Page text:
Robert Frost's "I Have Been One Acquainted with the Night": In this poem, the speaker feels a sense of isolation and depression. He doesn't feel connected in any space and doesn't feel that anyone needs him:
When far away an interrupted cry
Came over houses from another street,
But not to call me back or say good-bye
The "night" in this poem symbolizes the speaker's inner turmoil, which could definitely relate to Willy.
William Meredith's "Dreams of Suicide": The poem is dedicated to three writers who ended their own lives, much the same as Willy chooses to do in the end. The poem conveys a truth about people who are unable to face the struggles of life and emerge with resilience on the other side of it.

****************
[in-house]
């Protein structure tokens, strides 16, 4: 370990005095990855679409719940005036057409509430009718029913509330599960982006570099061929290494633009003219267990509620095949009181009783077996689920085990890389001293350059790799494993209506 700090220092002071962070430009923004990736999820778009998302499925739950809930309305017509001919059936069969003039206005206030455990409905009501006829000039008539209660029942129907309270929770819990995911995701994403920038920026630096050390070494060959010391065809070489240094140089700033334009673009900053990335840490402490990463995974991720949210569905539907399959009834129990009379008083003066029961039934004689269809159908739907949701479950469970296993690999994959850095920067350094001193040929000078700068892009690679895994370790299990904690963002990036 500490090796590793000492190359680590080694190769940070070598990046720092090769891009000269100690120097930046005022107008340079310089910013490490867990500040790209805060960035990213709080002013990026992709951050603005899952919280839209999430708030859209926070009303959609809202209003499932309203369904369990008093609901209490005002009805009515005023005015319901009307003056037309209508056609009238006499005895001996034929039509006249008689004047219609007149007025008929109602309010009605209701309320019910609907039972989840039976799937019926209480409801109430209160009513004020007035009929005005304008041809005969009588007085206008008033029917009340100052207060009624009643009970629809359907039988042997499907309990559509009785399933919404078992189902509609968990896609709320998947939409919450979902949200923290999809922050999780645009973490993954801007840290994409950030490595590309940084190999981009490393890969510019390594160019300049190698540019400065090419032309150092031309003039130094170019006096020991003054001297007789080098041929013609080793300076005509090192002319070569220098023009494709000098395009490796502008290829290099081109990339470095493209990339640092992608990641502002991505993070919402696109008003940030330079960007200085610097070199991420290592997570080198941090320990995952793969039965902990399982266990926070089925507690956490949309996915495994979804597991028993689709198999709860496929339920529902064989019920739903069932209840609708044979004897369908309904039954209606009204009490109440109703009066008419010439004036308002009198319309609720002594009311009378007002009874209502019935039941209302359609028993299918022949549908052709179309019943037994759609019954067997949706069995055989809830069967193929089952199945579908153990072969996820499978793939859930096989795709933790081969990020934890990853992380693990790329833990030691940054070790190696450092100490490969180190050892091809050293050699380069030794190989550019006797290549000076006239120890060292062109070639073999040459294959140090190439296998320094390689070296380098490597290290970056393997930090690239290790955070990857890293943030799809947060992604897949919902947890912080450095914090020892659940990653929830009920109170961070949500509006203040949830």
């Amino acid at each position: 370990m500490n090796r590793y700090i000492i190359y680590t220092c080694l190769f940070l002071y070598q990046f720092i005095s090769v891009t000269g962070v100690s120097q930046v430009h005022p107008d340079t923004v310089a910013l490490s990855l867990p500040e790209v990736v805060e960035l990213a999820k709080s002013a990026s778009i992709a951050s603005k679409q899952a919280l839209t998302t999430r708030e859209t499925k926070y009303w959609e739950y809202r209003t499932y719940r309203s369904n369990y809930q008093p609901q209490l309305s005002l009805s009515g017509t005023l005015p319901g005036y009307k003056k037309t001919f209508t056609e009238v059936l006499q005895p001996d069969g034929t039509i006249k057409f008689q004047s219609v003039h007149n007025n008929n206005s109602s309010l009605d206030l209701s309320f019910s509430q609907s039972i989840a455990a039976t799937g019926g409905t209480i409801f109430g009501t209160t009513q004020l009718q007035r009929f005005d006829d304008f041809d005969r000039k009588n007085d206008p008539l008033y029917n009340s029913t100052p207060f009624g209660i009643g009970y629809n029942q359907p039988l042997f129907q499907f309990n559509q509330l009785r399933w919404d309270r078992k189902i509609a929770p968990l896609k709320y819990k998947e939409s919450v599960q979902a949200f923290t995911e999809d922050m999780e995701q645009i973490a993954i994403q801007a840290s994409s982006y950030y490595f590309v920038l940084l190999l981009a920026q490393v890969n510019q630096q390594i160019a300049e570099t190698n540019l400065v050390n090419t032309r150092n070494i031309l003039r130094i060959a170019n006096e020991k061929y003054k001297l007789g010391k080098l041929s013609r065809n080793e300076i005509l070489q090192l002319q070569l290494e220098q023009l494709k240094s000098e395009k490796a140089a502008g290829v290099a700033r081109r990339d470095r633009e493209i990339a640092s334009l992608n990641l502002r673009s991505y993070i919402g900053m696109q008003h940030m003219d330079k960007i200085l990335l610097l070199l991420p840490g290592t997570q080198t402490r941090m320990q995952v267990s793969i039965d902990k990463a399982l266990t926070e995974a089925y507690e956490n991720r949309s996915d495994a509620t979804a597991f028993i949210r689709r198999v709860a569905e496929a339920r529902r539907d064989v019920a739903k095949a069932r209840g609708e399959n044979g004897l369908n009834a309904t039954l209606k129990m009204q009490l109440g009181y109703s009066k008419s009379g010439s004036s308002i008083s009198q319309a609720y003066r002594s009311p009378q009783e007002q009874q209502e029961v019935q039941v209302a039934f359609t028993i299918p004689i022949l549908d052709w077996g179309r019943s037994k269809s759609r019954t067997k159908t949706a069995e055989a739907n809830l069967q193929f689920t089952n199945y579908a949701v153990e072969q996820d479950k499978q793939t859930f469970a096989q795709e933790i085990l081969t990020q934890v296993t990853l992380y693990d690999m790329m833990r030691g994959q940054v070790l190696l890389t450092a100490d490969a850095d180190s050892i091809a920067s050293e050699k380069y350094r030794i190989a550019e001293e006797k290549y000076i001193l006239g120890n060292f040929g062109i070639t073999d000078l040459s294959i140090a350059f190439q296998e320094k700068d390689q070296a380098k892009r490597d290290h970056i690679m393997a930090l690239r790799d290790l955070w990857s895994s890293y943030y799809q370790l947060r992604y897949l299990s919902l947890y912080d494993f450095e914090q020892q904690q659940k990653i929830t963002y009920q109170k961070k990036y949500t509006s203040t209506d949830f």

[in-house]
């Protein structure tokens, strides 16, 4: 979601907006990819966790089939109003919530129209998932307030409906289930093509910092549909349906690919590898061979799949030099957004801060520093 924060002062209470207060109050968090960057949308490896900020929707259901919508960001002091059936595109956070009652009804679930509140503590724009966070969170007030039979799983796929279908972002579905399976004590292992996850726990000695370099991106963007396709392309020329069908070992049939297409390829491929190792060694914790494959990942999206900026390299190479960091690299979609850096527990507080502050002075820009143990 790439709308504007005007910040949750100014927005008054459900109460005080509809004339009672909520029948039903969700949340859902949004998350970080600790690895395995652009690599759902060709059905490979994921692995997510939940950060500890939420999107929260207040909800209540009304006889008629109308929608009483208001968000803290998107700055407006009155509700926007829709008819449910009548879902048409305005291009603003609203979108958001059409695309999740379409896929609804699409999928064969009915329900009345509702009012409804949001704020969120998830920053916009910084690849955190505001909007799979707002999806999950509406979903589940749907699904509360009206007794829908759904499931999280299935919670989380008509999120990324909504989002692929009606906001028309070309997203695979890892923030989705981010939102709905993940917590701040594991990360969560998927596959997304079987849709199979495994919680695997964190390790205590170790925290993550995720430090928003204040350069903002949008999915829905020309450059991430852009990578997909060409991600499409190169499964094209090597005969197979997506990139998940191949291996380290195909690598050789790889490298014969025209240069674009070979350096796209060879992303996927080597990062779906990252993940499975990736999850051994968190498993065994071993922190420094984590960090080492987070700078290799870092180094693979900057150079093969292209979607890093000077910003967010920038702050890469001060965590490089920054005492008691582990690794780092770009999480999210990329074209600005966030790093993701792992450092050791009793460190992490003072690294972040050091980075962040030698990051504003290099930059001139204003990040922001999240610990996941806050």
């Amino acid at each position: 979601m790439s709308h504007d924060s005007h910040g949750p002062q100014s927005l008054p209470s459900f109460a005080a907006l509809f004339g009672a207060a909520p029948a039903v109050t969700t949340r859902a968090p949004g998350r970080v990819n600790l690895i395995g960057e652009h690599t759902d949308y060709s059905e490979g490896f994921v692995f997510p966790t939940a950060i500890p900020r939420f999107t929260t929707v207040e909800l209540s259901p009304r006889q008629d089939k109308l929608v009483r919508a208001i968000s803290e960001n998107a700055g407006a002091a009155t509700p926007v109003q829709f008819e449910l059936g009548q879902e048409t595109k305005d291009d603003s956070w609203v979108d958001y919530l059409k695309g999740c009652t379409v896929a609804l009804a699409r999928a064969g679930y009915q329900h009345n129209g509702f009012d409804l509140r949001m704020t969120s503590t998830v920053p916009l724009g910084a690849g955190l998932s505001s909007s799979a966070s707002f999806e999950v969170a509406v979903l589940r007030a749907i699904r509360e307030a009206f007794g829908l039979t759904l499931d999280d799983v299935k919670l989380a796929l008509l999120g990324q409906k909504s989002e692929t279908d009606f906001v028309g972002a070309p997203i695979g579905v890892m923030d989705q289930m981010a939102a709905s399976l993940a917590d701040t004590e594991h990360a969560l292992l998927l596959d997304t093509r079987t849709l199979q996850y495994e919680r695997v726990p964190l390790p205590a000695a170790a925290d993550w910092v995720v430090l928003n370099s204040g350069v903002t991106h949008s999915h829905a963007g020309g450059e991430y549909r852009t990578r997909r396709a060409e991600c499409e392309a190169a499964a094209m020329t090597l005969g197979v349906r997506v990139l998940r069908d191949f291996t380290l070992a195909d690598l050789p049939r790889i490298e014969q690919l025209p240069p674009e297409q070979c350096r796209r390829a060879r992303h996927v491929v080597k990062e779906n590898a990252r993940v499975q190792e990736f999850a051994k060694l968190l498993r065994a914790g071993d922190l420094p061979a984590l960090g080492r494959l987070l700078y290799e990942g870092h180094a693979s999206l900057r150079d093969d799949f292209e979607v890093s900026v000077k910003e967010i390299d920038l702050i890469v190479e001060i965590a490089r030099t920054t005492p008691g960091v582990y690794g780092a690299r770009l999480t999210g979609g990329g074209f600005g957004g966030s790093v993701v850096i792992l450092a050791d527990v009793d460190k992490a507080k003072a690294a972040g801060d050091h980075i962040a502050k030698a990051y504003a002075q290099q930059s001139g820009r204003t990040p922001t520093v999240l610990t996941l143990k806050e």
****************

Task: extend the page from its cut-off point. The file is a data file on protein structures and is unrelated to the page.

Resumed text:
Dylan Thomas's "Do Not Go Gentle into That Good Night": Perhaps someone should have encouraged Willy with some words of strength. Old men, wise men, and good men all fight against going "gentle into that good night," and maybe it could have been Willy's option, too, if he had lived more in...
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